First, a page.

It tells the story of Katie, the youngest person in the U.S. to undergo a face transplant.

The full screen still images are shocking, the text is simple, offering the readers glimpses into Katie’s life after her injury, as well as before and after her surgery.

“This story is difficult to look at,” the piece begins, the text appearing after an image of a young woman’s sewn up face.

Videos offer more insight into the lives of Katie and those around her. It is a gripping, sobering sequence of impressions.

A writer and two photographers spent hundreds of hours over the course of two and a half years with Katie, her family and her medical team.

The main interactive feature is supplemented with further stories about the procedure and interviews with the photographers, as well as a 22-minute short film about the family’s journey.

The Pudding presents itself as “a digital publication that explains ideas debated in culture with visual essays.”

In this piece, the publication pushes creativity both visually and technically.

Each piece is unique and feels crafted specifically for the story.

One essay dissects and analyses a stand-up show by comedian Ali Wong, explaining how she plans her performance, and why she gets the biggest laugh from the audience when she does.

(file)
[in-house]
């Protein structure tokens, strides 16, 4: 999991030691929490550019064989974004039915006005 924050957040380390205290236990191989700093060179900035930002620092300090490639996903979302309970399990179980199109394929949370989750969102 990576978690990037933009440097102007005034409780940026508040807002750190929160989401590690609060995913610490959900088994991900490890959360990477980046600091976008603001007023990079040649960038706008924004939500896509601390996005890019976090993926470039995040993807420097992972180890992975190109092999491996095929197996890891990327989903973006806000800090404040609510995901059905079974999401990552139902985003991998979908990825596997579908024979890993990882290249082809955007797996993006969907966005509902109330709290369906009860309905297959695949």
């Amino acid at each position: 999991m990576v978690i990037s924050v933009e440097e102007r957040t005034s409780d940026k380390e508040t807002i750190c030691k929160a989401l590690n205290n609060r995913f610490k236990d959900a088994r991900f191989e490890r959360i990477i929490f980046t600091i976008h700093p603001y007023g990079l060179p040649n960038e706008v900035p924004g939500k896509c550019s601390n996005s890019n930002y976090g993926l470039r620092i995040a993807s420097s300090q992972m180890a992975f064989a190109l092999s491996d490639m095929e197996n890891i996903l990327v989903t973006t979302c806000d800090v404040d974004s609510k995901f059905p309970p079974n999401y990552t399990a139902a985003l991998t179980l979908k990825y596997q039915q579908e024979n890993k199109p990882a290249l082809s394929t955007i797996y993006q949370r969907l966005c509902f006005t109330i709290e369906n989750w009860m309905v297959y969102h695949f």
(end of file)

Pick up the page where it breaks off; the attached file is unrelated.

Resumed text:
The effortless weaving of audio, graphics and narrative storytelling into the piece is this year’s example of multimedia storytelling at its best, and a creative approach in applying science to examine art.

A multimedia package from ProPublica and Reveal from The Center for Investigative Reporting provides the curious reader with a thorough understanding of a technically complex phenomenon: how flood levees can endanger some areas while protecting others.

The reporting team hired engineers to build a physical model of four levee scenarios, “to see how levee height and placement choices can put surrounding communities on the floodplain… at greater risk of flooding.”As well as featuring video, diagrams and graphs,

An interactive graphic allows users to adjust the volumes of water flowing through channels in the four scenarios and see the effect on the surrounding land.

“I think the biggest challenge was, how do you make something that on the surface is as boring as levees and concrete embankments, how do you make that interesting to the general audience?” reporter Lisa Song told FIPP.
“It’s a fun challenge to think about: can you make people want to learn about something like this?”

The Economist’s graphic novel Data Detectives was created for its Technology Quarterly in June 2018 which focused on the theme of justice.

It appeared in print and online, with images interspersed among the articles of the section. It was then transferred to Instagram by digital and social media picture editor Ria Jones. The platform made it ideal for a graphic story, she told FIPP:

“The multiple-picture function on Instagram offers great opportunities for visual storytelling. The ability to swipe between images seamlessly means you can really build a narrative, allowing people to engage with our content in a different way.”

The way that the images are stitched together creates a smooth swiping experience.